4.15 p.m.

The Earl of Lindsay: The noble Lord, Lord Williams, asks a number of questions. As regards the two announcements made today, both of which I regard as being of great importance, one will involve regulations which will be brought forward. That is the one whereby local authorities in Scotland will be statutory consultees for the prescribed air pollution processes which they currently regulate. The other, I believe—if I am incorrect, I shall make sure the noble Lord receives the correct information—involves powers which already exist under Part I of the EPA Act 1990. To repeat, it allows local authorities in Scotland, England and Wales to become statutory consultees for IPC processes from this April. That is a duty they will enjoy both from April and through the EPA. The difference between Scotland, and England and Wales, on air pollution control is very marked. While Scotland has between perhaps 1,000 and 1,200 air emission processes which fall under the scope of the regulations, England and Wales have some 14,000. Therefore the scale of the problem and the management of the problem are rightly being handled in a very different way.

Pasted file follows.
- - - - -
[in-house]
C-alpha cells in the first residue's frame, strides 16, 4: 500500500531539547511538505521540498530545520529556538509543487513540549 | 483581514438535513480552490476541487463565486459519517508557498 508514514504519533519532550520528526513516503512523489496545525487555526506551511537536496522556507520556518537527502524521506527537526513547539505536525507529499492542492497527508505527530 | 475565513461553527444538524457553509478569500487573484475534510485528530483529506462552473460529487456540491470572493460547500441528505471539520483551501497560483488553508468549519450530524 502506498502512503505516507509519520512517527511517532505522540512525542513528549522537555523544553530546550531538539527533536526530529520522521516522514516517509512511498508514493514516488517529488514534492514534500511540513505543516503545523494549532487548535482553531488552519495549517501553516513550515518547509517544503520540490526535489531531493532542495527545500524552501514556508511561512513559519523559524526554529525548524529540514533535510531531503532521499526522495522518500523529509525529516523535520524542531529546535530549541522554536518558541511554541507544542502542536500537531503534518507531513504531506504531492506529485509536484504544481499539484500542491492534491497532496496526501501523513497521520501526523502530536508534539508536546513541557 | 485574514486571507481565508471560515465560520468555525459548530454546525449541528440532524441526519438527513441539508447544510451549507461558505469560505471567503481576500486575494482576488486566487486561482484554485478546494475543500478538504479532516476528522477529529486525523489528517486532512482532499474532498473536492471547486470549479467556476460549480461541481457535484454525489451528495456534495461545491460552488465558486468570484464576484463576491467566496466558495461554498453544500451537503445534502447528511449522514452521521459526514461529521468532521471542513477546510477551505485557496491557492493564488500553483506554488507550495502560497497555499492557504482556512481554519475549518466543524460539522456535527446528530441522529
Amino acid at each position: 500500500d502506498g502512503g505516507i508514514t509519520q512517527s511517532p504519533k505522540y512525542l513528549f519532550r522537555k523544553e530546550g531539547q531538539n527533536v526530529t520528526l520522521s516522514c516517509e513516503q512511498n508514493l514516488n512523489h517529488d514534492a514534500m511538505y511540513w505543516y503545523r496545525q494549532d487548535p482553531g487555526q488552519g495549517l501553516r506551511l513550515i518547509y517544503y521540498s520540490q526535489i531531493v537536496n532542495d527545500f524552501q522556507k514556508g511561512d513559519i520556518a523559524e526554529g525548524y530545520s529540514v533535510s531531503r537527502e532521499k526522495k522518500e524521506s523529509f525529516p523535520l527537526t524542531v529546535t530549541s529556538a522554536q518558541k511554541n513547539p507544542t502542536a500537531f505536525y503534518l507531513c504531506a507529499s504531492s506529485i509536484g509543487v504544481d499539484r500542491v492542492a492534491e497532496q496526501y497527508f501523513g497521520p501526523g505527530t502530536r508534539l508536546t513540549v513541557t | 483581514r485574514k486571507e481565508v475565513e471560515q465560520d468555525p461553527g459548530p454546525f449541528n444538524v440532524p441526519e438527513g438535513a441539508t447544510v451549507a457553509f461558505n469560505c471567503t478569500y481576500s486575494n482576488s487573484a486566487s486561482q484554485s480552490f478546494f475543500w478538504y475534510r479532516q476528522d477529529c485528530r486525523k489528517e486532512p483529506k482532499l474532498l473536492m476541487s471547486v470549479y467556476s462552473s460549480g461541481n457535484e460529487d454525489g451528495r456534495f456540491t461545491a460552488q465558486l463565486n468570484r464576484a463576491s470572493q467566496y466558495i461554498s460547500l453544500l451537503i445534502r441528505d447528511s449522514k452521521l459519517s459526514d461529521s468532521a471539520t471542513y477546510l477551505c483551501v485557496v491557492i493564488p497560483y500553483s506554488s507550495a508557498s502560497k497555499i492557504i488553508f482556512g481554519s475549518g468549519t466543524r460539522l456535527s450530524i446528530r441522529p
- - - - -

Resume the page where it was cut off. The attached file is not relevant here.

Lord Carmichael of Kelvingrove: First of all I apologise to the noble Lord, Lord Elton. I will look at what he said. It may well be that something has been missed in the Bill. I am sure that that has happened before. I shall certainly consider the matter.